In response to the COVID-19 pandemic, we want to encourage parents and teens to spend more time doing things together (you’re all already at home, right?), have more conversations, and take care of each other.

Here is a list of resources for you to use during this COVID-19 time:

  • AMAZE has the following resources:
    • #AskAMAZE video for young people on mental health during social distancing. The new #AskAMAZE rapid response series is an entry point for other videos on depression, social anxiety, and mood swings during puberty.
    • #AskableParent Challenge launches on Monday, April 6th. The 6-day newsletter program features free resources to help parents navigate kids’ questions as they adjust to more time at home and social distancing. They will be hosting a virtual parent happy hour with sexuality expert Logan Levkoff, a Facebook Live with tips on how to add context to the porn kids will inevitably watch featuring Melissa Carnagey of Sex Positive Families, mental health tips from experts, and more!


  • Calm App: Offers free meditations, sleep podcasts, mindfulness resources, calming noises, and movements for adults and kids
  • Headspace: Meditation app currently offering a collection called Weathering the Storm, with free access for anyone. They also offer  free access for all K-12 teachers, school administrators, supporting staff in the U.S, and health care professionals.
  • Breathe2Relax:This is an app created by the National Center for Telehealth and Technology to teach people how to do diaphragmatic breathing. They offer videos on the stress response, stress trackers, and customizable guided breathing sessions.

Mental Health

  • Talkspace: Talkspace connects users virtually with a licensed therapist. They offer messages or video therapy sessions. Plans are customizable and range from $65 to $100 per week, but there are no contracts and you can cancel your plan anytime.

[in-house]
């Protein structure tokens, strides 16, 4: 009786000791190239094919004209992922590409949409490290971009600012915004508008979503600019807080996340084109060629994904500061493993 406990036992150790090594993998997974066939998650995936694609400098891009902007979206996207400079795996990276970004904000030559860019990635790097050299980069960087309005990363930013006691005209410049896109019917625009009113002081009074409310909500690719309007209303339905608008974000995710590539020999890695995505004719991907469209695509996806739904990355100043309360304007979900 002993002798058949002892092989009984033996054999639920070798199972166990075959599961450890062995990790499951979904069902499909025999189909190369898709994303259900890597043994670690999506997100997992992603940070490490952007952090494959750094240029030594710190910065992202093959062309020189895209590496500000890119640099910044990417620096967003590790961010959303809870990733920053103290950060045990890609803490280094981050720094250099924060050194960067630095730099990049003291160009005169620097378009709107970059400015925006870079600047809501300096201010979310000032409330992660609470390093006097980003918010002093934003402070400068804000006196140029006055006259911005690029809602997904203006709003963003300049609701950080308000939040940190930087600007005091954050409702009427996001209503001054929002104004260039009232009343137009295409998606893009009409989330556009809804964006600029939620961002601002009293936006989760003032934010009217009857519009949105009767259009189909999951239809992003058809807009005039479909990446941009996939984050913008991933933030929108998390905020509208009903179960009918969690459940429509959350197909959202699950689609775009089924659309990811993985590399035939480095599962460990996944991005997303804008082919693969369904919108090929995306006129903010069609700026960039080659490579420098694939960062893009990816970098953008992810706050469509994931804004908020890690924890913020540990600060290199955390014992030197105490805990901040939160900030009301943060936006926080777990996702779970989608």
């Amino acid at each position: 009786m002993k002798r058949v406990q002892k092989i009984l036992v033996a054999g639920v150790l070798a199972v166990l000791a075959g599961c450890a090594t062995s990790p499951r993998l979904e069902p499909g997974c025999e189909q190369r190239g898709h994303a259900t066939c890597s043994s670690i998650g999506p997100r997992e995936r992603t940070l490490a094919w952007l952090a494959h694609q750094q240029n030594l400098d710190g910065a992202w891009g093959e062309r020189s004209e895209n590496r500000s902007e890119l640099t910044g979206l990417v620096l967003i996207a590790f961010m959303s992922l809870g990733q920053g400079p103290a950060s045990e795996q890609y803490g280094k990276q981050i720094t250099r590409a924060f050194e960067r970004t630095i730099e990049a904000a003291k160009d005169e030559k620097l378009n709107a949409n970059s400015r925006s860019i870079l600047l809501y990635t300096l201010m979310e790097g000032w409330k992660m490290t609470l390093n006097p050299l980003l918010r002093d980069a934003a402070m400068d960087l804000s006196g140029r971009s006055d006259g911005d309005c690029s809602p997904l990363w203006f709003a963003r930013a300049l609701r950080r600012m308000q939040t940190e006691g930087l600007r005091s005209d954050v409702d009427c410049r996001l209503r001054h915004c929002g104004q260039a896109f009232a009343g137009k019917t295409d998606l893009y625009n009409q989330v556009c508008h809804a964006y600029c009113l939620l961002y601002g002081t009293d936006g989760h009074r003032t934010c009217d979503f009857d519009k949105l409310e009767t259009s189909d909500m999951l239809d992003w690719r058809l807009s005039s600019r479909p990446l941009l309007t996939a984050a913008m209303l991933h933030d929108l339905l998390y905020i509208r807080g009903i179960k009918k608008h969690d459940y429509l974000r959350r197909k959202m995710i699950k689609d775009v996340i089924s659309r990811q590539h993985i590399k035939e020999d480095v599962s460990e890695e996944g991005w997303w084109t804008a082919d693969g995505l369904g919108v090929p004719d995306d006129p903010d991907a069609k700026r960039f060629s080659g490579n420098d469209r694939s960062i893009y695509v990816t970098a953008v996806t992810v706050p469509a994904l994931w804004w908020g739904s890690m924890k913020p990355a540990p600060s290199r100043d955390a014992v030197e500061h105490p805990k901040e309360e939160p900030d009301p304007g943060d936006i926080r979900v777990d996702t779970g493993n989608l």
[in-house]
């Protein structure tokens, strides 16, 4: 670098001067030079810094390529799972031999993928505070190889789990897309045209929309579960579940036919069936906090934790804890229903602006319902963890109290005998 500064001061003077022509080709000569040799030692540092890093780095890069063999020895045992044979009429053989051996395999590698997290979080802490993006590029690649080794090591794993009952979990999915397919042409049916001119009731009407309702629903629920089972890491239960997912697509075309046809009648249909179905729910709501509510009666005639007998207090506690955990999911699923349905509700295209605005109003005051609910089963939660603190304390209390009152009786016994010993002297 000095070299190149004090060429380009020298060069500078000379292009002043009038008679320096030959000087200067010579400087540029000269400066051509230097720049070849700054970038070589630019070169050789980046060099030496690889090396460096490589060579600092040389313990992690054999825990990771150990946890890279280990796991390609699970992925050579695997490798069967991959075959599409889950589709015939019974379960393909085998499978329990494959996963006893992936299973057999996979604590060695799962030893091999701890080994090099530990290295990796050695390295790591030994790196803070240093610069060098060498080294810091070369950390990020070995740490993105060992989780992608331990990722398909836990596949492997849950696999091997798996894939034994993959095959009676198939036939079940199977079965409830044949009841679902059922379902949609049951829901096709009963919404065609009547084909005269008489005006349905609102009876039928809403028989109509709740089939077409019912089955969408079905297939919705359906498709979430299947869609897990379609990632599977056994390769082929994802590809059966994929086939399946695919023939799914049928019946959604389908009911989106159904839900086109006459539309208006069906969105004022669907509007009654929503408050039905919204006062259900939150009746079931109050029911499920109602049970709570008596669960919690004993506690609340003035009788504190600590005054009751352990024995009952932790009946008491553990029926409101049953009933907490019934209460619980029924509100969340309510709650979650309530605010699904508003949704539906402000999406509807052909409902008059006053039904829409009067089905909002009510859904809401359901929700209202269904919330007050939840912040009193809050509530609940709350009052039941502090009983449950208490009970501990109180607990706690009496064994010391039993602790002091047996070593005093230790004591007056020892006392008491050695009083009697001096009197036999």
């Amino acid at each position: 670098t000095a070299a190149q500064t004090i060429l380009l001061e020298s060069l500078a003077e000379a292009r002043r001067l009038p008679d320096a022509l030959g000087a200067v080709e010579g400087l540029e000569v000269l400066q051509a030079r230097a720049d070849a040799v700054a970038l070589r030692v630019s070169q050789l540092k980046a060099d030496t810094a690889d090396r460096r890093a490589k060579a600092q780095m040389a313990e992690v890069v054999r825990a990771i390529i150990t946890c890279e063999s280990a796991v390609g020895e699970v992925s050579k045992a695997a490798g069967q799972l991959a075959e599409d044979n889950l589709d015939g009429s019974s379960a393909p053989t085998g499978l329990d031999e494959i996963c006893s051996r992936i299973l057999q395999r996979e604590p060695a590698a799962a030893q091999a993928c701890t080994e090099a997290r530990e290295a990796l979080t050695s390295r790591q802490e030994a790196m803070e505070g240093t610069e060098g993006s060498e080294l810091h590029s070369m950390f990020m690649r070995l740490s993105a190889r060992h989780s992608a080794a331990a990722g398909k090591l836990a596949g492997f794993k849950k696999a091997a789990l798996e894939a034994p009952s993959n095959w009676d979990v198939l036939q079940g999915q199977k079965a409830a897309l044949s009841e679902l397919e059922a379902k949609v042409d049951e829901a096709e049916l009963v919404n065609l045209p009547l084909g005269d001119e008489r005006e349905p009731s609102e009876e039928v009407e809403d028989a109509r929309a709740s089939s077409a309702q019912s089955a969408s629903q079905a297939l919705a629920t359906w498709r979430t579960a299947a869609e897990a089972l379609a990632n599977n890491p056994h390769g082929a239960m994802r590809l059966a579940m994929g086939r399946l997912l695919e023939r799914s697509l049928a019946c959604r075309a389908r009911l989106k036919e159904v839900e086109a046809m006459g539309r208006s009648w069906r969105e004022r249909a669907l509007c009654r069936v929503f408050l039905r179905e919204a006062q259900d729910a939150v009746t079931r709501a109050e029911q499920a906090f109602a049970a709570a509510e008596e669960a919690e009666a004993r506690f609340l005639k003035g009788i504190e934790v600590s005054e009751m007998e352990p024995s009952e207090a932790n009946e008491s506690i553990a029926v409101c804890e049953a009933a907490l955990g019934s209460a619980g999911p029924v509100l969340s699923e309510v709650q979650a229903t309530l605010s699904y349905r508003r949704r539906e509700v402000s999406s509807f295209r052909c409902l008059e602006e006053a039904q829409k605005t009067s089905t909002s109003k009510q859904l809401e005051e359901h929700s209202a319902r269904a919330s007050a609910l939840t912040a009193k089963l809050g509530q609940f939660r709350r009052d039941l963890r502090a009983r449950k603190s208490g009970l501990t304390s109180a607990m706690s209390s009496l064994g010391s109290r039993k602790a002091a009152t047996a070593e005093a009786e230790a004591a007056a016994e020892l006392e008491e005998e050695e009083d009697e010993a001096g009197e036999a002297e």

• ACT Coach:This app focuses on mindfulness, and was created by the U.S Department of Veterans Affairs to guide users in managing negative thoughts and feelings.
  • Youper: This is an app focused on improving emotional health. It uses AI technology to provide quick conversations and self-help tools to take control of your emotional well-being. It does not provide diagnosis, medical or professional care.


  • Caribu: Caribu connects kids on virtual “playdates” with on-screen activities. Their service is usually $7 a month.
  • Sling TV : Sling TV offers free programming with thousands of movies and shows for kids and families. There is no sign-up necessary, so to access this platform just go to their website.
  • GoNoodle:  is a kid-oriented entertainment company that has created a free online resource for parents during this time. The resource, Good Energy at Home, has learning materials used in elementary schools, movement, mindfulness, and printable activity sheets.
  • Outschool: Outschool offers free, live online video classes for students ages 3-18 affected by public school closures. Their classes cover English, math, social studies, science, coding, health and wellness, music, art, and world languages.
  • Scholastic:  free Learn at Home program with 20 days worth of material to keep students on a positive learning track while schools are closed. The lessons are three hours long and can be completed on any device.

Physical Movement

  • Peloton: Peloton offers an extended 90-day trial to their app, which offers workout classes even if you don’t have a Peloton bike.
  • Planet Fitness: This gym chain is live-streaming workout classes on their Facebook page every day at 4 p.m. PT.
  • POPSUGAR Fitness: Offers free workouts of every kind!

Let’s use this time to create stronger family connections!

By Julia Dworsky and Javiera Monardez

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